With the cabin at the back as you can see, it was not a design that would have worked well.  We finally sold it for about what we had payed to buy and trailer it.  In its place I bought two fibreglass over plywood hulls, fifteen and twenty-three feet in length. I added many layers of glass, repowered them with inboard-outboard units, put towposts in and rebuilt the cabin on the larger one, putting a steering station on the roof of it.

 

 

 

 

 

 

 

 

 

 

 

I suppose, given my complete lack of experience with tools, or the methods I needed to employ, that putting them together at all was an accomplishment of some sort.  But, my, they were ugly. Maybe that is why I was moved to christen them so minimally Step One and Step Two.  While the small Step Two was to prove serviceable and remain in use longest, it was a grand thing to finally get together the wherewithal to replace them both.

But they got us and a thirty-five-foot steel barge I purchased cheap and mounted a small bundling winch on up to Nelson Island and at least started at beachcombing.

It was might slow on the earning side to begin with.  Slow enough that I put my name in at Fielding’s booming grounds and got back to sorting, feeding the bundler and stowing flat-booms. That morphed into a contract doing the latter and left me free to keep looking for logs.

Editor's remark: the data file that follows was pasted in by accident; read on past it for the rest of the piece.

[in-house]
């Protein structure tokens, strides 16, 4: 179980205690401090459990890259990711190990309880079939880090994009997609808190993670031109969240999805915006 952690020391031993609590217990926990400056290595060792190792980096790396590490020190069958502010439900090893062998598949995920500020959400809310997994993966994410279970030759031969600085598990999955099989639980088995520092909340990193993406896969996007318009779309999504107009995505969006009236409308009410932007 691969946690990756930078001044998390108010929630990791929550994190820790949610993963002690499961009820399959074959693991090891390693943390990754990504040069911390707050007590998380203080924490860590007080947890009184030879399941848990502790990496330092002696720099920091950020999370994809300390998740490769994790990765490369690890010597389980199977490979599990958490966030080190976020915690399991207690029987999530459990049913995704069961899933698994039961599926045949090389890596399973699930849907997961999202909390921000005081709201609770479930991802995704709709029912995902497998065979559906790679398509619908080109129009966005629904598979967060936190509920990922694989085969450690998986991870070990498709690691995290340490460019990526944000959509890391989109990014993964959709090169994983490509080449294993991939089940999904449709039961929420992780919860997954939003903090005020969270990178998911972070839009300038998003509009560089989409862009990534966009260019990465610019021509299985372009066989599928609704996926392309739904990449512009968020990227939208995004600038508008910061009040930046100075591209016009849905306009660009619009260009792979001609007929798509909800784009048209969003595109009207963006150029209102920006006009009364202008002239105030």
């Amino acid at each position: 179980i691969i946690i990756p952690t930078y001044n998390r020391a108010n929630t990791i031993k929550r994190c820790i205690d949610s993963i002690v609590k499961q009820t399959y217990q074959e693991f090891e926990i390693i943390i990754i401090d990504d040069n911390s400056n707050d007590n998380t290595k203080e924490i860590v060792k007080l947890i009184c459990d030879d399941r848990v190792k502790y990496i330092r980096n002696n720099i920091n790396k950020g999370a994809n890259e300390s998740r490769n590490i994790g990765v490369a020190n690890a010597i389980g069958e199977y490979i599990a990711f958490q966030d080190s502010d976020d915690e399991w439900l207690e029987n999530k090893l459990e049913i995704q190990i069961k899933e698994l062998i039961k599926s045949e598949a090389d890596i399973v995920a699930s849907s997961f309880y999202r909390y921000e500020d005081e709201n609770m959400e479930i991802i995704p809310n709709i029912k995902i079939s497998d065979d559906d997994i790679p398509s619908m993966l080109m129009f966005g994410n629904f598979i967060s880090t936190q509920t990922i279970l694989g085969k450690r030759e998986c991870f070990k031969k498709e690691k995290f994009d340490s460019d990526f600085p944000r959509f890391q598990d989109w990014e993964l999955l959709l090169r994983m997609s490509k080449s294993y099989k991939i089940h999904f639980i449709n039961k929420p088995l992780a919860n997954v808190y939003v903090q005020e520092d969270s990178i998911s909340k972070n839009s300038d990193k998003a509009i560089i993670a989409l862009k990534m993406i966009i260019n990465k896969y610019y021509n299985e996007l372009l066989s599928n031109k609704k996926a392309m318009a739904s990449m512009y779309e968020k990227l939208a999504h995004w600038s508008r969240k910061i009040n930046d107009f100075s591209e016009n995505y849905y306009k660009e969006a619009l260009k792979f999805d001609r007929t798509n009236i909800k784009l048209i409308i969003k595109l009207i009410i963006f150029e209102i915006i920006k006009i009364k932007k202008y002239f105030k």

Between that and a general upturn in the log market I ventured into having my first aluminum boat built…and gave it a decent name.  It was a less than optimal decision to make it a virtual duplicate of the Step Two.  I put a 318 Chrysler gas engine in it pushing about a 16″ square wheel (propeller) through a v-drive.  For working in Agamemnon and in Jervis and pushing logs around in my little sorting grounds in Green Bay it was pretty good, very quick with all that power relative to its size.  Fact is, I grew fond of it.

The Harrier in Agamemnon Channel